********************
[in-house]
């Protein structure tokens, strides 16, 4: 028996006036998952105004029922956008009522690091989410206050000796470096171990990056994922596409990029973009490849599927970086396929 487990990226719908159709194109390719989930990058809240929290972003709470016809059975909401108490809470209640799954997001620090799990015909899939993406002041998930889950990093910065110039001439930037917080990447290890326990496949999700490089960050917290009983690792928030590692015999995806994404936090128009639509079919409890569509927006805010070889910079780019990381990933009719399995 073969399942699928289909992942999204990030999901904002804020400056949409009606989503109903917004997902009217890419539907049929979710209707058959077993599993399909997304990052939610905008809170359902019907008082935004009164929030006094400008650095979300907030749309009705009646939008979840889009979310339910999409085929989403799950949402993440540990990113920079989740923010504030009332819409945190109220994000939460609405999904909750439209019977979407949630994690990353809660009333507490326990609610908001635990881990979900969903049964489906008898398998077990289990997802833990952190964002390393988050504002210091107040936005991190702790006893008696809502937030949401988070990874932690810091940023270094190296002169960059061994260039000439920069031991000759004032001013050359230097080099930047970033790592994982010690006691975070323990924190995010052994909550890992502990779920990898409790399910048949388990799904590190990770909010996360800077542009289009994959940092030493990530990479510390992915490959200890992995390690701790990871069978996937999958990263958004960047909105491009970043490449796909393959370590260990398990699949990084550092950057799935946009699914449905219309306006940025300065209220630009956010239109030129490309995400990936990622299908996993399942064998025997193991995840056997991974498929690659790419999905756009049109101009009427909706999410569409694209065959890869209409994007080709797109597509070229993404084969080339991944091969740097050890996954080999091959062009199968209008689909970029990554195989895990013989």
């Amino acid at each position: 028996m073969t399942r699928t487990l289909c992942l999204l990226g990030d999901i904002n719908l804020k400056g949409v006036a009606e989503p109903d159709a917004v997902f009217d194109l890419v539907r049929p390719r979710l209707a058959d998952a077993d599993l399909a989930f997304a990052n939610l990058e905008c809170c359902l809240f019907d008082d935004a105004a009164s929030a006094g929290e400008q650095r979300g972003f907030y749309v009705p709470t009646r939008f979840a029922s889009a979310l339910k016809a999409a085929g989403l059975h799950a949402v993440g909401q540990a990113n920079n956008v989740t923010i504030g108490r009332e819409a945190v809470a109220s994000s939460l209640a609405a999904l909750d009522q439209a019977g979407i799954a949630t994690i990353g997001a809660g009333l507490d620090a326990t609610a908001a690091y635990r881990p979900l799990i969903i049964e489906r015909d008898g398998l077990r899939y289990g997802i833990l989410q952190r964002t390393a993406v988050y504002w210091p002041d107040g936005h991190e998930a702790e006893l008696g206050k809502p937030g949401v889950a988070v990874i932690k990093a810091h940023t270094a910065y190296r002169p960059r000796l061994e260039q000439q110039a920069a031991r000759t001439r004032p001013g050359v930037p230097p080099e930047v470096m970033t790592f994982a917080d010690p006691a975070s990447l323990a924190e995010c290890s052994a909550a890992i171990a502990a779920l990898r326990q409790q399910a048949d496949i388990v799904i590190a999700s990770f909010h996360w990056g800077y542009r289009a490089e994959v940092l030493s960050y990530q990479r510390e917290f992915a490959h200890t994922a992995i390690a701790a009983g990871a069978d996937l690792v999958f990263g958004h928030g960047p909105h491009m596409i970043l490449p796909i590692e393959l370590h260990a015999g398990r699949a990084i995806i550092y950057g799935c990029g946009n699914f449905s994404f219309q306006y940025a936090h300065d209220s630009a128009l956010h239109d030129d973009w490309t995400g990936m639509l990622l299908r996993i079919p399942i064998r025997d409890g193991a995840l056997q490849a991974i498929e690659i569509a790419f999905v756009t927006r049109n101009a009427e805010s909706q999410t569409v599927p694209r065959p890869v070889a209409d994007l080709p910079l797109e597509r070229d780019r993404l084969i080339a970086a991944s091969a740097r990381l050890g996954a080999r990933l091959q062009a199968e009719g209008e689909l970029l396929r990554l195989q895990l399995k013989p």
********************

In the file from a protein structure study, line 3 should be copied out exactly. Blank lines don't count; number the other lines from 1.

């Amino acid at each position: 028996m073969t399942r699928t487990l289909c992942l999204l990226g990030d999901i904002n719908l804020k400056g949409v006036a009606e989503p109903d159709a917004v997902f009217d194109l890419v539907r049929p390719r979710l209707a058959d998952a077993d599993l399909a989930f997304a990052n939610l990058e905008c809170c359902l809240f019907d008082d935004a105004a009164s929030a006094g929290e400008q650095r979300g972003f907030y749309v009705p709470t009646r939008f979840a029922s889009a979310l339910k016809a999409a085929g989403l059975h799950a949402v993440g909401q540990a990113n920079n956008v989740t923010i504030g108490r009332e819409a945190v809470a109220s994000s939460l209640a609405a999904l909750d009522q439209a019977g979407i799954a949630t994690i990353g997001a809660g009333l507490d620090a326990t609610a908001a690091y635990r881990p979900l799990i969903i049964e489906r015909d008898g398998l077990r899939y289990g997802i833990l989410q952190r964002t390393a993406v988050y504002w210091p002041d107040g936005h991190e998930a702790e006893l008696g206050k809502p937030g949401v889950a988070v990874i932690k990093a810091h940023t270094a910065y190296r002169p960059r000796l061994e260039q000439q110039a920069a031991r000759t001439r004032p001013g050359v930037p230097p080099e930047v470096m970033t790592f994982a917080d010690p006691a975070s990447l323990a924190e995010c290890s052994a909550a890992i171990a502990a779920l990898r326990q409790q399910a048949d496949i388990v799904i590190a999700s990770f909010h996360w990056g800077y542009r289009a490089e994959v940092l030493s960050y990530q990479r510390e917290f992915a490959h200890t994922a992995i390690a701790a009983g990871a069978d996937l690792v999958f990263g958004h928030g960047p909105h491009m596409i970043l490449p796909i590692e393959l370590h260990a015999g398990r699949a990084i995806i550092y950057g799935c990029g946009n699914f449905s994404f219309q306006y940025a936090h300065d209220s630009a128009l956010h239109d030129d973009w490309t995400g990936m639509l990622l299908r996993i079919p399942i064998r025997d409890g193991a995840l056997q490849a991974i498929e690659i569509a790419f999905v756009t927006r049109n101009a009427e805010s909706q999410t569409v599927p694209r065959p890869v070889a209409d994007l080709p910079l797109e597509r070229d780019r993404l084969i080339a970086a991944s091969a740097r990381l050890g996954a080999r990933l091959q062009a199968e009719g209008e689909l970029l396929r990554l195989q895990l399995k013989p």